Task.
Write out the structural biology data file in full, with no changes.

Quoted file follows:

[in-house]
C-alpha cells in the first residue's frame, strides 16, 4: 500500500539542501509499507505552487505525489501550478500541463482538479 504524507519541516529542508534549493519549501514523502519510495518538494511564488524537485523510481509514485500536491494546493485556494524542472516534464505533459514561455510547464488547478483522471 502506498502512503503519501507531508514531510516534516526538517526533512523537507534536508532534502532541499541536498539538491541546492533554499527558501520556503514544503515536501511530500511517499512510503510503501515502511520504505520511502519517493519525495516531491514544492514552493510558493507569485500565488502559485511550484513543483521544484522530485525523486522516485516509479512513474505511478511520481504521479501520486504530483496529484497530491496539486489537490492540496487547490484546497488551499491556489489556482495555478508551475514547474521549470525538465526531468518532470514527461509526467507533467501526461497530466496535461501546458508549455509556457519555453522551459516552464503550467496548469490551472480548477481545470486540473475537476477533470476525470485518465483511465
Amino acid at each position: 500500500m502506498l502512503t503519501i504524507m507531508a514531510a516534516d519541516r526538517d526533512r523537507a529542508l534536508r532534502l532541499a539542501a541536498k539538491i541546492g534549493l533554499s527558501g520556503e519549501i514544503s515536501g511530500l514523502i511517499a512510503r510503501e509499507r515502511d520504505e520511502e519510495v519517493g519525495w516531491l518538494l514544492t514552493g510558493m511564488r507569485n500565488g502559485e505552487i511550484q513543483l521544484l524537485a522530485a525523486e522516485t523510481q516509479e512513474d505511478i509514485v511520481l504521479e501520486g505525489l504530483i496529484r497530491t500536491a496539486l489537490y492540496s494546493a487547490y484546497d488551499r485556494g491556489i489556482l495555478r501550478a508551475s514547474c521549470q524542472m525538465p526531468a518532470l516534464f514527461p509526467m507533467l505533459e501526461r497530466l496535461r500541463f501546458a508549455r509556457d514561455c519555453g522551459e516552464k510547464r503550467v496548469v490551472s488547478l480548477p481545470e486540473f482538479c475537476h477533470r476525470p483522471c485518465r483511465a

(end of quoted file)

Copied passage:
[in-house]
C-alpha cells in the first residue's frame, strides 16, 4: 500500500539542501509499507505552487505525489501550478500541463482538479 504524507519541516529542508534549493519549501514523502519510495518538494511564488524537485523510481509514485500536491494546493485556494524542472516534464505533459514561455510547464488547478483522471 502506498502512503503519501507531508514531510516534516526538517526533512523537507534536508532534502532541499541536498539538491541546492533554499527558501520556503514544503515536501511530500511517499512510503510503501515502511520504505520511502519517493519525495516531491514544492514552493510558493507569485500565488502559485511550484513543483521544484522530485525523486522516485516509479512513474505511478511520481504521479501520486504530483496529484497530491496539486489537490492540496487547490484546497488551499491556489489556482495555478508551475514547474521549470525538465526531468518532470514527461509526467507533467501526461497530466496535461501546458508549455509556457519555453522551459516552464503550467496548469490551472480548477481545470486540473475537476477533470476525470485518465483511465
Amino acid at each position: 500500500m502506498l502512503t503519501i504524507m507531508a514531510a516534516d519541516r526538517d526533512r523537507a529542508l534536508r532534502l532541499a539542501a541536498k539538491i541546492g534549493l533554499s527558501g520556503e519549501i514544503s515536501g511530500l514523502i511517499a512510503r510503501e509499507r515502511d520504505e520511502e519510495v519517493g519525495w516531491l518538494l514544492t514552493g510558493m511564488r507569485n500565488g502559485e505552487i511550484q513543483l521544484l524537485a522530485a525523486e522516485t523510481q516509479e512513474d505511478i509514485v511520481l504521479e501520486g505525489l504530483i496529484r497530491t500536491a496539486l489537490y492540496s494546493a487547490y484546497d488551499r485556494g491556489i489556482l495555478r501550478a508551475s514547474c521549470q524542472m525538465p526531468a518532470l516534464f514527461p509526467m507533467l505533459e501526461r497530466l496535461r500541463f501546458a508549455r509556457d514561455c519555453g522551459e516552464k510547464r503550467v496548469v490551472s488547478l480548477p481545470e486540473f482538479c475537476h477533470r476525470p483522471c485518465r483511465a